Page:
The new initiative will maintain CRI-TAC as the first level of support.
Now, all of us in law enforcement know that we constantly face new and unexpected challenges. Often, these challenges involve responding to a critical incident.
To help address this reality, the initiative’s second level of assistance will be an updated Critical Response program.
A law enforcement agency that is experiencing a high-profile event or other special circumstance, and that determines it could use assistance, will be able to reach out to the COPS Office for help.
Like CRI-TAC, this program is also customizable and provides flexible assistance to law enforcement agencies in a variety of ways.
Once an agency connects with us, we will have tools in place to offer support ranging from after-action reviews, to peer-to-peer exchanges, to data analysis and recommendations, to discussions with experts.
The timeline for these engagements will vary depending on the needs and scope of the situation, but it will range anywhere from two weeks to nine months.
As is the case with CRI-TAC, this program is completely voluntary and will be offered as a way for the Justice Department to support your work. Not to add to it.
Finally, we recognize that there are times when needs exceed what targeted technical assistance can provide.
We know that there are localities in which law enforcement agencies and communities are ready and eager to collaboratively reform.
Building on lessons learned from the initial Collaborative Reform model that launched in 2012 but ended in 2017, the third and most intensive piece of this new model will be the Organizational Assessments program.
This program will offer the most intensive form of support, involving in-depth assessments on systemic issues.
To reiterate – we listened when you voiced your concerns about how the program operated in the past. And that is why we are going to be doing things differently.
We heard you when you said that more helpful than one hefty report at the tail-end of an engagement would be guidance and recommendations on an ongoing basis.
Now, when an agency participates in the Organizational Assessments program, areas for reform will be addressed with timely, ongoing, and actionable guidance.
We heard you when you said that realistic recommendations are more useful than recommendations that sound good on paper but are difficult to put into place in practice.
We will not be leaving you with a long list of suggested measures to implement on your own. We will provide you with the technical assistance you need to accomplish reforms as they are identified.
To help ensure transparency and accountability, we will also routinely report the status of our efforts to the public.
I want to be clear that this level of support is intensive. It is designed to transform a law enforcement agency’s operations and its relationship with the community.
But this is not an enforcement action – it is a voluntary opportunity for an agency that knows it needs to make changes, and wants to make changes, to help them do that.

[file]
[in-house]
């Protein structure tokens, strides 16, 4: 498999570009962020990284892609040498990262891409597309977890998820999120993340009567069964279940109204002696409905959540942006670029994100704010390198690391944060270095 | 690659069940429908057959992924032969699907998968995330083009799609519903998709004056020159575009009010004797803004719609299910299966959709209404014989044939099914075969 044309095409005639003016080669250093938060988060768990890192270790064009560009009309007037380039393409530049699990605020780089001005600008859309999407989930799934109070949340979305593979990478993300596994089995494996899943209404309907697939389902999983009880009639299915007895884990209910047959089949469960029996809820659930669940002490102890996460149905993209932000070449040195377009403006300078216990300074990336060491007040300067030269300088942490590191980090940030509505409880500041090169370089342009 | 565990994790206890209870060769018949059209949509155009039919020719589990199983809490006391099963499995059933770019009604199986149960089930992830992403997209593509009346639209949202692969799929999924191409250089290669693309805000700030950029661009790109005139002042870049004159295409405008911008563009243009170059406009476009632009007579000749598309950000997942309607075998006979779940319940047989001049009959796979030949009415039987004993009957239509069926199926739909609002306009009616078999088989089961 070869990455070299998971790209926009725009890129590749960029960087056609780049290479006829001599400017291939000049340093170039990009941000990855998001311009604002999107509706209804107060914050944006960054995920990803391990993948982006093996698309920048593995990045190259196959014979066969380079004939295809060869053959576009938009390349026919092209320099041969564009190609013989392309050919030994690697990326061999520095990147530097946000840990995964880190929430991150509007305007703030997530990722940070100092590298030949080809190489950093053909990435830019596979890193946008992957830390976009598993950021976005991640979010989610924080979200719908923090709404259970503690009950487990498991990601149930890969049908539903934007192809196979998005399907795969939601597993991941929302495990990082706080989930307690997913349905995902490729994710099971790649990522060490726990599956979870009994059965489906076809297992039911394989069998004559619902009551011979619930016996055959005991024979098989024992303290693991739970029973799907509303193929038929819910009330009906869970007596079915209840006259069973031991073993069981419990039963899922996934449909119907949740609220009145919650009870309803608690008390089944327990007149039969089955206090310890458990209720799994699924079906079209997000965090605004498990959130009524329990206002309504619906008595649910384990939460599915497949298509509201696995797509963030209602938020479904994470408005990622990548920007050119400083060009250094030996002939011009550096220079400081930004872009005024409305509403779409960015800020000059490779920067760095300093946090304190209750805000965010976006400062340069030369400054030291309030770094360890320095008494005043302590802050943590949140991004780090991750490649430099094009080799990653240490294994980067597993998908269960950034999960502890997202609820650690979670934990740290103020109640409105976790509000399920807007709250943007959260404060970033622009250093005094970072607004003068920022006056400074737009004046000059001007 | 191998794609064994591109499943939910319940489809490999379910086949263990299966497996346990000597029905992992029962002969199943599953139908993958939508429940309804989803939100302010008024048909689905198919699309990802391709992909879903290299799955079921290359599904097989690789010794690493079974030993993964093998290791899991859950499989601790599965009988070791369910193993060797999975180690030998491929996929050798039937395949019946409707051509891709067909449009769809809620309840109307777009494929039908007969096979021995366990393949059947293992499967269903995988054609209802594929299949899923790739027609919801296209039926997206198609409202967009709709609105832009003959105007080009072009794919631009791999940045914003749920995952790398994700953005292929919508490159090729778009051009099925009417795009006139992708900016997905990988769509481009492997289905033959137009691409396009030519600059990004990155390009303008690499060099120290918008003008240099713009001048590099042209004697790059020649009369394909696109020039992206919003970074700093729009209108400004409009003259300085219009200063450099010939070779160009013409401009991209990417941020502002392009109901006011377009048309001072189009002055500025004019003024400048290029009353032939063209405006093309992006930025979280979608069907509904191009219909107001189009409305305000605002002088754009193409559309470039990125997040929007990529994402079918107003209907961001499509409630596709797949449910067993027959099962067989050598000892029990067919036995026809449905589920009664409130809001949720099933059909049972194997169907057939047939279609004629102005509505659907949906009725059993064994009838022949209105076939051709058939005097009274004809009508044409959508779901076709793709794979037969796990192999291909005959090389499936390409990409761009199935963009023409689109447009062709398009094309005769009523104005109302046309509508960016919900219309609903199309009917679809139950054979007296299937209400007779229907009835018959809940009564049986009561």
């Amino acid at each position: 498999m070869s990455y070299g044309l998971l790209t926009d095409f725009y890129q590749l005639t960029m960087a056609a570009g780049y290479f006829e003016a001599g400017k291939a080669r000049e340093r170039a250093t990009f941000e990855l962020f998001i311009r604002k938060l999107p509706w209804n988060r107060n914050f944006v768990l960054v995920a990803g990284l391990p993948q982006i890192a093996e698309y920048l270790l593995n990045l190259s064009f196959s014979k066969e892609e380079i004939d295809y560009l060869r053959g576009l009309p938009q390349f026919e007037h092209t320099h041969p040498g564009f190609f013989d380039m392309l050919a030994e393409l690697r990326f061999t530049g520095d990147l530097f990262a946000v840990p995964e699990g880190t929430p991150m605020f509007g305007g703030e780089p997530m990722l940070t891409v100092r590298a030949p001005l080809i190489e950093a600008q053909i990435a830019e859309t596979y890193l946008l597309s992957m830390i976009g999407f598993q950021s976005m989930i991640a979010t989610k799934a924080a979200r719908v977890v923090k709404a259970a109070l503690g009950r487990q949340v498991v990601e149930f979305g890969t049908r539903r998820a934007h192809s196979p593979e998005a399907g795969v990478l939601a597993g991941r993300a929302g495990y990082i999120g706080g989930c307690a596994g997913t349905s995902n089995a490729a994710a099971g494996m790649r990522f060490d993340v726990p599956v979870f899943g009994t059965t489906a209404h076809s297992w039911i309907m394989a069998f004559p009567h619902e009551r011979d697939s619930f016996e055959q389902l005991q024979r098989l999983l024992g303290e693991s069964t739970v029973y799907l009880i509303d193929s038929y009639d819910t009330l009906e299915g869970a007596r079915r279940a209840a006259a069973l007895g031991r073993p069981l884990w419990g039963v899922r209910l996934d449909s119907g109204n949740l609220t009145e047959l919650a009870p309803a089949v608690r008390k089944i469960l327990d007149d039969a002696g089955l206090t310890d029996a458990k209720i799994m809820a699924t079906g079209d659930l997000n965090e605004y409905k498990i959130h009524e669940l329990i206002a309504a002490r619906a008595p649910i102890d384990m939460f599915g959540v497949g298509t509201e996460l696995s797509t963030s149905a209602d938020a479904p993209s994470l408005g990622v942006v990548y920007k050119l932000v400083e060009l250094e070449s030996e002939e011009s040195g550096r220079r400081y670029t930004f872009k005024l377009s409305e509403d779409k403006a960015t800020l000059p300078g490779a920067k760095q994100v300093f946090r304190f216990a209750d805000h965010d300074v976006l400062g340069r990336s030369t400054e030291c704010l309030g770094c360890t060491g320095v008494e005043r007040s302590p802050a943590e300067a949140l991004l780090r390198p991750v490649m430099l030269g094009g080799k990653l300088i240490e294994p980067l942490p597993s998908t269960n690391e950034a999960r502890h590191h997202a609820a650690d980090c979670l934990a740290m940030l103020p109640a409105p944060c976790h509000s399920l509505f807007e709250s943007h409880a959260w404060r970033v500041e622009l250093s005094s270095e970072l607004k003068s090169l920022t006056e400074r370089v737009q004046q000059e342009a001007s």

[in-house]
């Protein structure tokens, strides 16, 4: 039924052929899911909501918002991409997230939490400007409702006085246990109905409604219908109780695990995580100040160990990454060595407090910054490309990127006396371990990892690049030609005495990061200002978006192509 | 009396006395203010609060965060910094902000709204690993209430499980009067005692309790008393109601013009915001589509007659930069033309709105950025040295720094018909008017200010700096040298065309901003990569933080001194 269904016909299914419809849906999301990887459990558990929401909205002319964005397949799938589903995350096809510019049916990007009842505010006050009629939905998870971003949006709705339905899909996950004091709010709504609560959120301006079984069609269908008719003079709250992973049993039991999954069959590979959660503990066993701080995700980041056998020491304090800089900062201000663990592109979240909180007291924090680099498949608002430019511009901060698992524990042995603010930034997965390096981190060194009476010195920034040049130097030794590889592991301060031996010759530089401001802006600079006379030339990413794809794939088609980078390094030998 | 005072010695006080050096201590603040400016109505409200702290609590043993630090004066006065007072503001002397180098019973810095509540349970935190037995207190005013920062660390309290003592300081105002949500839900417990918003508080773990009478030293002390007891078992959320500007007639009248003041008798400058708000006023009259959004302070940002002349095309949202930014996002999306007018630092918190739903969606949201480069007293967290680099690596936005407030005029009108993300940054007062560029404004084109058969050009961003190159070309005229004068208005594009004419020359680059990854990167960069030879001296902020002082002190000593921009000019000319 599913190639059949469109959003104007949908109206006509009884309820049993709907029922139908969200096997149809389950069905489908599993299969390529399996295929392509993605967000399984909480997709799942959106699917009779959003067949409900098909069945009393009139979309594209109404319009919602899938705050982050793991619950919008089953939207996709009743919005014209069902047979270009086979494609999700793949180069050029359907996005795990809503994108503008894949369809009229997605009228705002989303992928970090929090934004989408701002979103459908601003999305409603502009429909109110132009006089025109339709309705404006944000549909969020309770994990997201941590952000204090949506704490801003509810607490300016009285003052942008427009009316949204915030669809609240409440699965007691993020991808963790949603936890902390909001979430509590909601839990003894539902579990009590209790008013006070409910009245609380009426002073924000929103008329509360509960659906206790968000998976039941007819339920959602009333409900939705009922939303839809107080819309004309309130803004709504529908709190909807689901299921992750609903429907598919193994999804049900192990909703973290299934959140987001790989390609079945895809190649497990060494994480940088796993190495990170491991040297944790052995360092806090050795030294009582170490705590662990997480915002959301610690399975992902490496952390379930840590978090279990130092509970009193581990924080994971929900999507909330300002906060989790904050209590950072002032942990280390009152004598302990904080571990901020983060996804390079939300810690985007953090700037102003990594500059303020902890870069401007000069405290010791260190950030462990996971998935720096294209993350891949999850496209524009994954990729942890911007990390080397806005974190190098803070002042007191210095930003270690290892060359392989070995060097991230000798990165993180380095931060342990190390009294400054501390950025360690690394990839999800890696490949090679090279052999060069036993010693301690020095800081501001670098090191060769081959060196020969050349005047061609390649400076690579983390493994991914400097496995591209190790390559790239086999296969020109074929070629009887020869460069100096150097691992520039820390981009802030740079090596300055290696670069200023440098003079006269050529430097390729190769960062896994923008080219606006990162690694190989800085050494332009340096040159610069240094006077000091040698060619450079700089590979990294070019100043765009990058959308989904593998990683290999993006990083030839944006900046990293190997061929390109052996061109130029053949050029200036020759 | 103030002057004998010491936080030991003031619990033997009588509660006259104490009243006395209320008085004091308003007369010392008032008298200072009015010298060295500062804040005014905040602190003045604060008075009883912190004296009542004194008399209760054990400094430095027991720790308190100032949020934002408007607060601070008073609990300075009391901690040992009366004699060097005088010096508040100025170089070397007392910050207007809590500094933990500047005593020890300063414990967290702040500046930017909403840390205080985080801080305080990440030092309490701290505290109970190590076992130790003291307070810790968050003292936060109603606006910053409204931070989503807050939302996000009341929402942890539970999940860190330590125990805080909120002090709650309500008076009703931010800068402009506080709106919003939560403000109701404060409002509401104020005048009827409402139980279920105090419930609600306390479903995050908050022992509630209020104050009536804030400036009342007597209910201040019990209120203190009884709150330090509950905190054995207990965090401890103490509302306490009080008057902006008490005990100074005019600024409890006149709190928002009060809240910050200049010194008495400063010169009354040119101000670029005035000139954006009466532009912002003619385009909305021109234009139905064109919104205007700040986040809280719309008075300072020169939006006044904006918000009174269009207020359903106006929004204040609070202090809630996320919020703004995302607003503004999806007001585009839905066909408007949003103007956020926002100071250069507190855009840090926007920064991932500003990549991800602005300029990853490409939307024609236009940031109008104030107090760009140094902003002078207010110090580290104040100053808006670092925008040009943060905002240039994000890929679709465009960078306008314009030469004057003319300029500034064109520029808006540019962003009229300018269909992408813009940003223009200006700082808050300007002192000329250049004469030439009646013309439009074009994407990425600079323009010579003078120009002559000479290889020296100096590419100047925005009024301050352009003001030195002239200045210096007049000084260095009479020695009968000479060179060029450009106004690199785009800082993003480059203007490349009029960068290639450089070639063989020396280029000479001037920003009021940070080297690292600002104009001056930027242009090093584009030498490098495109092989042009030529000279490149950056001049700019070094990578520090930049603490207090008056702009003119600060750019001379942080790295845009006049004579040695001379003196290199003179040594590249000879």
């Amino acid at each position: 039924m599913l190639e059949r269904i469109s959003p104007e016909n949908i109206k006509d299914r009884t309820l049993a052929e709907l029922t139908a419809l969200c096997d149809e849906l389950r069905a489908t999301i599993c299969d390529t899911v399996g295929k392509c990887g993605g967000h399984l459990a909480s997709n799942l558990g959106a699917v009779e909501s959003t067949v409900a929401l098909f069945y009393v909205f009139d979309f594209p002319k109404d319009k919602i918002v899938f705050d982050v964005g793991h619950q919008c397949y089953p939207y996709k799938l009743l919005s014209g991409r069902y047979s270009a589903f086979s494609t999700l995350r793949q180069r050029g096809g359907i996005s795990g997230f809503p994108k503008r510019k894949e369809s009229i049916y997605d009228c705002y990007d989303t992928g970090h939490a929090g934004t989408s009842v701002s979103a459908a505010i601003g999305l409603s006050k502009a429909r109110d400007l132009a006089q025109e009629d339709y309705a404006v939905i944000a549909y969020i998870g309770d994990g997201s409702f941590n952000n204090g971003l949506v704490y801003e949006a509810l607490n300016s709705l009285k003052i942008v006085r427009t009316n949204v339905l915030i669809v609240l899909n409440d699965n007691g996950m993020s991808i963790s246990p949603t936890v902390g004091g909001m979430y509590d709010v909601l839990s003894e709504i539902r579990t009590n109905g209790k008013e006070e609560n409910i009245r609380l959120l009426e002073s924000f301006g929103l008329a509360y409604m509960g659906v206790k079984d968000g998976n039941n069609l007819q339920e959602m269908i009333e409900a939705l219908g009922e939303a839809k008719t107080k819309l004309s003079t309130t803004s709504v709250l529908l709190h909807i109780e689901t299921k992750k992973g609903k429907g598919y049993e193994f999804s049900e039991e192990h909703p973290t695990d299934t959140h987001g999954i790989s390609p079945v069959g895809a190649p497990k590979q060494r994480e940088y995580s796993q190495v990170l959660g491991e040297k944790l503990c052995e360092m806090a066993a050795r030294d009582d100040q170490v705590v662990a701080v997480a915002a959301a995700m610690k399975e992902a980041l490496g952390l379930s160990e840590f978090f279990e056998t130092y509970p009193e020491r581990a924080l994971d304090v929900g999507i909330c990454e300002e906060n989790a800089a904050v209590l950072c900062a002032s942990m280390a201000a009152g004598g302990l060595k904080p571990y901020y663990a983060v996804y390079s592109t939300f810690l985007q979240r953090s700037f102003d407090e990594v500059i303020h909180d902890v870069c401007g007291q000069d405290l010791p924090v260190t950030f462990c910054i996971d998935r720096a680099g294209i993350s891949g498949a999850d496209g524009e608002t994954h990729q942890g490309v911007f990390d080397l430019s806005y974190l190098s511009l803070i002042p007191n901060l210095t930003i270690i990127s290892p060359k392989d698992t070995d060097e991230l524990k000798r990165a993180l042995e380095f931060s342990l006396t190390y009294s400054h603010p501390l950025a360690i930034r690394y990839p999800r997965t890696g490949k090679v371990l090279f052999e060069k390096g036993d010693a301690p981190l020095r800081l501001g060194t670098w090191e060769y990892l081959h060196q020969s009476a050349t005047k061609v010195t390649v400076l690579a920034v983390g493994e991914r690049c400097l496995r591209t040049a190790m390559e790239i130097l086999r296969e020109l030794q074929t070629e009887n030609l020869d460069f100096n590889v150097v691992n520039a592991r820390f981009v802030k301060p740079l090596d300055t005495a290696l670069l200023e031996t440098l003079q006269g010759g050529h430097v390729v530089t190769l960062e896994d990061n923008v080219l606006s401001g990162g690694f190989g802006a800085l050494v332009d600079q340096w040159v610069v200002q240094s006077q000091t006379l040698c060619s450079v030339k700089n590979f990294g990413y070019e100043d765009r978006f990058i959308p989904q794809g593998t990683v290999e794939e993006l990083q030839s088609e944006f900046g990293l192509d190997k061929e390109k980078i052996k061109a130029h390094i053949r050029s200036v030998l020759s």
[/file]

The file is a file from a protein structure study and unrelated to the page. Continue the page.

The Department will be prioritizing offering this level of support to agencies that have a clear desire to engage with this model.
It is our hope that each of these programs – CRI-TAC, Critical Response, and Organizational Assessments – will provide our law enforcement partners with the various forms of support you need to do your jobs safely and effectively.
Earlier today, you heard from my colleague, Associate Attorney General Vanita Gupta, who is an indispensable member of the Justice Department’s leadership team.
The initiative we are announcing today reflects not only her oversight of the COPS Office, but the spirit in which she operates in the Department as a whole.
Through her management of various components, including the COPS Office, the Office of Justice Programs, and the Civil Rights Division, Vanita is ensuring that we collaborate by sharing best practices and supporting each other within the Department.
Improving our coordination inside the Department will help us better support all of the external law enforcement agency partners. I cannot commend Vanita enough for her efforts on this and so many other critical issues. [Applause]
As I said at the beginning of my remarks, we at the Justice Department understand the pressures that you are under.
We recognize the extraordinary burdens that are being placed on you every day.
It is our hope that this new Collaborative Reform Initiative will ease some of those burdens.
Last Friday marked my first full year serving as Attorney General. I had enormous respect for the work that this organization does, but I have had that respect since long before I became Attorney General. This is my fourth tour of duty at the Justice Department – I just do not seem to be able to stay away. [Laughter]
During each tour, I’ve had the benefit of the support and advice from NOBLE, for which I am grateful and for which I will continue to be grateful. [Applause]
I have repeatedly emphasized the role the Justice Department plays in upholding the rule of law.
And as I have said, the only way we can do that successfully is by keeping and earning the trust of the American people and the communities we serve.
We earn that trust by keeping all of our communities safe and by protecting the civil rights and civil liberties of the people in our communities.
That is the Justice Department’s mission, and I know it is crucial. It is one that none of us can accomplish alone. It is one that we can and will accomplish together.
I thank you for your partnership and your leadership.
And I look forward to working with you in the days ahead. Thank you.